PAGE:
Need advice .

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    I am currently going to be a freshman at CSUB. I'm there to get my BSN but i just recently talked to one of my peer advisors who recently decided to pursue a career in nursing he basically was trying to give me some tips on how to go about things . He told me that if he was me he would go and get his Associates Degree in 2 years first and then work and do an online course for my BSN at the same time which would mean i would get the BSN in 3 years with a whole years worth of work experience plus some cash . I don't know if i should take his advice or just go to school for the 4 years straight to get my BSN? please help.
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  4. 0
    Quote from Jlara16
    I am currently going to be a freshman at CSUB. I'm there to get my BSN but i just recently talked to one of my peer advisors who recently decided to pursue a career in nursing he basically was trying to give me some tips on how to go about things . He told me that if he was me he would go and get his Associates Degree in 2 years first and then work and do an online course for my BSN at the same time which would mean i would get the BSN in 3 years with a whole years worth of work experience plus some cash . I don't know if i should take his advice or just go to school for the 4 years straight to get my BSN? please help.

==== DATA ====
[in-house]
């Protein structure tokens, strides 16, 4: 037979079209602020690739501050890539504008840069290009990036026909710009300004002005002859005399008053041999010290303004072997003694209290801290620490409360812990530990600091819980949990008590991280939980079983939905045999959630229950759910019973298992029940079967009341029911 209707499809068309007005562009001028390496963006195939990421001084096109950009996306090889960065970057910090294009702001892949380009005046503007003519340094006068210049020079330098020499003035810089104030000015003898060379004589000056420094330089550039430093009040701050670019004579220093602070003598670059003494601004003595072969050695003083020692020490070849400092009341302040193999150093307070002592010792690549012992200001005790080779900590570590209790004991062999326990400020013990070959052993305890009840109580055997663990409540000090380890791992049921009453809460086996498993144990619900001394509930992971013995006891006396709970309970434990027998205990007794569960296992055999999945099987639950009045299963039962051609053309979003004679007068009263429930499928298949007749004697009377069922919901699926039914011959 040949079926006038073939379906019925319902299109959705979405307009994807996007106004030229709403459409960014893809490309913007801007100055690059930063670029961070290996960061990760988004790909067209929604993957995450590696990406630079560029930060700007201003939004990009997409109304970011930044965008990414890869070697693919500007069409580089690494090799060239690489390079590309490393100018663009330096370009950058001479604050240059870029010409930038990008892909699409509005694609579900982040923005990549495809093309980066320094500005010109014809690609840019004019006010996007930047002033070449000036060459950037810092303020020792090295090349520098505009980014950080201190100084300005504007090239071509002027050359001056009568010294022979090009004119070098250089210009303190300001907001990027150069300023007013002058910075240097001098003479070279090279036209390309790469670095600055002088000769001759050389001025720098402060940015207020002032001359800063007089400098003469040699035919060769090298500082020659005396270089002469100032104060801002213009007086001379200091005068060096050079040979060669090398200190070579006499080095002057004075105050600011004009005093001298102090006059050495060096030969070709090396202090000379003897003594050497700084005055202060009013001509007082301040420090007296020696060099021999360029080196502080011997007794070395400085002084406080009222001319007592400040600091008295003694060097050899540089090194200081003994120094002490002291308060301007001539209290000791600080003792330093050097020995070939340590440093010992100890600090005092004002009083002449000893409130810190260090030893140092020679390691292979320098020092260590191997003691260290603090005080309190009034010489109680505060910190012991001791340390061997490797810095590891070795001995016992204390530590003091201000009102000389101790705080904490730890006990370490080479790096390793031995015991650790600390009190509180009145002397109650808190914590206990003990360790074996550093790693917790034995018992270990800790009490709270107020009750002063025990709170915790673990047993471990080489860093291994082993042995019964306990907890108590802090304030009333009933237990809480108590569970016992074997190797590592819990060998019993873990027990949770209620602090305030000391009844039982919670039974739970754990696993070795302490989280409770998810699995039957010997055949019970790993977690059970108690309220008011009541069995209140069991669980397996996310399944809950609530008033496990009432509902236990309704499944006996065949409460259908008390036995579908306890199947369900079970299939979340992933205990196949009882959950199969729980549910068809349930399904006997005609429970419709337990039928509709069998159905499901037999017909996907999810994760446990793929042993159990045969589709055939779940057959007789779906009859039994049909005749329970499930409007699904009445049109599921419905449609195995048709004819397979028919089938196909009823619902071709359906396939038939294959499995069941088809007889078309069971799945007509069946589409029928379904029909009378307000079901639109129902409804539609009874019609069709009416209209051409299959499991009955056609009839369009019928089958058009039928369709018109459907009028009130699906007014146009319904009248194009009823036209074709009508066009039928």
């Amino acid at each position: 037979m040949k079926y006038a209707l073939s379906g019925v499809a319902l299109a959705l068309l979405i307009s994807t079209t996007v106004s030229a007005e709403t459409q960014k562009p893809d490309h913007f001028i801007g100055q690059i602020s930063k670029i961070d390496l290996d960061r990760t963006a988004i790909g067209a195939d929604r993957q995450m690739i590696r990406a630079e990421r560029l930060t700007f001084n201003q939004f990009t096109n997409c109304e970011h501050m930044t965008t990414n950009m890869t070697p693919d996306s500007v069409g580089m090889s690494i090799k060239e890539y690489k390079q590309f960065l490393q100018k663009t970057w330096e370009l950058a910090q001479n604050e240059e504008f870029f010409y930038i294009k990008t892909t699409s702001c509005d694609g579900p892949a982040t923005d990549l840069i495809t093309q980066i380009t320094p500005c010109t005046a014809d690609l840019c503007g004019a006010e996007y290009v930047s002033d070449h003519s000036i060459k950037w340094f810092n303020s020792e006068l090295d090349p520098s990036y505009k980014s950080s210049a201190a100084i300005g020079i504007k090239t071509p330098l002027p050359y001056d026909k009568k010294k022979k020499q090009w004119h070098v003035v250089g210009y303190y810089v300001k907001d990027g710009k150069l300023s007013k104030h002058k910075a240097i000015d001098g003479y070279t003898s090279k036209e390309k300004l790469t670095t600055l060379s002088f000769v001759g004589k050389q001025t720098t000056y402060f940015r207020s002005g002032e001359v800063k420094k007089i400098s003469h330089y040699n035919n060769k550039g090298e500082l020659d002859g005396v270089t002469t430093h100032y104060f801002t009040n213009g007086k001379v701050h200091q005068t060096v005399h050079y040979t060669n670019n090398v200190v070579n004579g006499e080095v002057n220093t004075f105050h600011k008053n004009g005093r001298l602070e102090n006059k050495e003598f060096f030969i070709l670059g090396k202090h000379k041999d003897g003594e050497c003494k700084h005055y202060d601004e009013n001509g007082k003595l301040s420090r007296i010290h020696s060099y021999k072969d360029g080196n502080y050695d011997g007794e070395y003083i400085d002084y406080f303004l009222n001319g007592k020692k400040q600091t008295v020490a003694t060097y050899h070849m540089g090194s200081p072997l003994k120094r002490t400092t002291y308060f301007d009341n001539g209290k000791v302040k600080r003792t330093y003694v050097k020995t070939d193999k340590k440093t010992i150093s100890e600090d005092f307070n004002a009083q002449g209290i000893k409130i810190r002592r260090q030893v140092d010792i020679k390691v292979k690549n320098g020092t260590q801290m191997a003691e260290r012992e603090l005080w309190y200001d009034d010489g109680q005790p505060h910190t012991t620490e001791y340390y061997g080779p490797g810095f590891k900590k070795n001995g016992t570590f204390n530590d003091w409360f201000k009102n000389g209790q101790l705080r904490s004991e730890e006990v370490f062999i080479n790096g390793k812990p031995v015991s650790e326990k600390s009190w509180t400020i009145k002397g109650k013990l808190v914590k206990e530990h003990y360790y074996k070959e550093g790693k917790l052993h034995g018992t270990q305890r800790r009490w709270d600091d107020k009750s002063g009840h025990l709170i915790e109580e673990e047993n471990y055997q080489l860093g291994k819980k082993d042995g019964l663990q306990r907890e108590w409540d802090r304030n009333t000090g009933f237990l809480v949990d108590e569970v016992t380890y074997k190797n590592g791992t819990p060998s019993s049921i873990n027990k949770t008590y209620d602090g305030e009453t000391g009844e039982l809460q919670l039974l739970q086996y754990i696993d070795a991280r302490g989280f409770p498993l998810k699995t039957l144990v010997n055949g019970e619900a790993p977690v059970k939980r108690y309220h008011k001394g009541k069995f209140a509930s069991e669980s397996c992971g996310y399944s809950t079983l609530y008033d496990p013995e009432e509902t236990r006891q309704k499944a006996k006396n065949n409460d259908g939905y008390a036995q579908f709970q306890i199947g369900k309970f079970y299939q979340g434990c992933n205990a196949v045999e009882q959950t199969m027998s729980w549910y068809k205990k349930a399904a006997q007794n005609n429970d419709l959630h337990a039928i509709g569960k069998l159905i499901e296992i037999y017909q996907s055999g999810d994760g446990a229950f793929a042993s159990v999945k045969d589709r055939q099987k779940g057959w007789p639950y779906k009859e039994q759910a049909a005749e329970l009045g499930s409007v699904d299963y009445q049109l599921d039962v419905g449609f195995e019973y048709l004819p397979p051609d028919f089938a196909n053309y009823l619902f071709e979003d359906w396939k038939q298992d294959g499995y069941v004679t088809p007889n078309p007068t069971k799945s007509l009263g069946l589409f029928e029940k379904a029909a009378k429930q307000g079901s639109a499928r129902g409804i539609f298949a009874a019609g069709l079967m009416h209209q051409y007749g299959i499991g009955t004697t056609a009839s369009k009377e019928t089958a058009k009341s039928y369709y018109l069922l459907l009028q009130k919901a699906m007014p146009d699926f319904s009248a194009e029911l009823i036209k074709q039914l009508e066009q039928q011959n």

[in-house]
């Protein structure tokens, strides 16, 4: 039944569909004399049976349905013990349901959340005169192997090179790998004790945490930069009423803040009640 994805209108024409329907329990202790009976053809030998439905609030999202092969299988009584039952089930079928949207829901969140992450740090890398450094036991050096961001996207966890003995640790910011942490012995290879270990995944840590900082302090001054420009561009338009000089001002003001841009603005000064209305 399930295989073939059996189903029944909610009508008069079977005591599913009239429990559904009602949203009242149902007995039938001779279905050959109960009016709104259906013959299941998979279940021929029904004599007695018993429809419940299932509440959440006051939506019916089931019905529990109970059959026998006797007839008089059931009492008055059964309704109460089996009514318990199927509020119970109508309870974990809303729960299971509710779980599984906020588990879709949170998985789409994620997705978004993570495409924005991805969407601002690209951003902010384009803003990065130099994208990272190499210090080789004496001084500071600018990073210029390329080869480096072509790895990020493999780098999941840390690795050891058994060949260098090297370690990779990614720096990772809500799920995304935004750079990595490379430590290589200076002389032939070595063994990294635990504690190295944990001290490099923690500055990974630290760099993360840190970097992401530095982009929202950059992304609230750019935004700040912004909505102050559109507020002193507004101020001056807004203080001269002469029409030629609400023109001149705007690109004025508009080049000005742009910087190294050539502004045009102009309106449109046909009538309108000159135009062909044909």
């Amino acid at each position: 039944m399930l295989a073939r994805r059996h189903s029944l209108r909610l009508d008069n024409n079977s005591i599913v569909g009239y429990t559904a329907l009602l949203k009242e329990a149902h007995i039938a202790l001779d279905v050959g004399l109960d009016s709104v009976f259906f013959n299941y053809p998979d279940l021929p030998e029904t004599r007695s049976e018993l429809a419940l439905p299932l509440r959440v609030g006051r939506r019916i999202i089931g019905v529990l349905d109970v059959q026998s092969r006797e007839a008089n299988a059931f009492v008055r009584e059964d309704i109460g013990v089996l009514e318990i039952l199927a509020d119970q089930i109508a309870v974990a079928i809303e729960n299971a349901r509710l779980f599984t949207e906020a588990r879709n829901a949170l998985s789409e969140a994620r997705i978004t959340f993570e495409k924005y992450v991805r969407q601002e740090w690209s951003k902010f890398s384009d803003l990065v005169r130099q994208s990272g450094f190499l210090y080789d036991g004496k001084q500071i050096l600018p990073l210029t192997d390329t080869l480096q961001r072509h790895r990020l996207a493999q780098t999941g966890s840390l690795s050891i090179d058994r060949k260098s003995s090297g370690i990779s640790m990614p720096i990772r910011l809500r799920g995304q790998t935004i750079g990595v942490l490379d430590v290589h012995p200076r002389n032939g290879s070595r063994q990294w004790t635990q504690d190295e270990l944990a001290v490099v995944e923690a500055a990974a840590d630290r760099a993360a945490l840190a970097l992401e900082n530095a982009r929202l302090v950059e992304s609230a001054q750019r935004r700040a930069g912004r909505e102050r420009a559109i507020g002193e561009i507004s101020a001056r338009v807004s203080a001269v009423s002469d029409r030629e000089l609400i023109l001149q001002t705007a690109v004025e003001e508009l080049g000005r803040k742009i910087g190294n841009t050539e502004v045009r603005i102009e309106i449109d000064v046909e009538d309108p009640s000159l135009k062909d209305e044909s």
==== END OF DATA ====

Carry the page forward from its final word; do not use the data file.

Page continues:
The ADN program itself is 2 years long but ADN programs have prerequisites which can take another year or two so when you consider that, it's not faster.

    I, personally, do not see the appeal of going for your ADN first if your ultimate goal is BSN. In my area, there are hardly any jobs for new grads and BSN is required for hospital positions so the idea that you'll have a guaranteed job upon graduation and get to work/make money for a year while completing your BSN just isn't so.
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    If you have the support to go and obtain your BSN, I think it is probably a good idea. Firstly, some hospitals seem to prefer BSN, so you will have far more job opportunities when you graduate. secondly, as Kel pointed out, the ADN programs have prerequisites- so its actually often at least 3 years or 4 to do the pre-req's and then to do ADN program. So you aren't really saving any time.

    There is also the "risk" if you will of getting the ADN, and starting to work and suddenly life gets in the way and you never get the BSN. Having a BSN opens a lot of doors beyond the bedside. (That may not seem important now, but it will seem important 10-15 years into your career.

    Your advisor does not have a bad idea, the problem is that perhaps he/she did not understand that you would have to do all the pre-reqs (usually takes about 2 years) anyway, so you might as well go ahead with the BSN.


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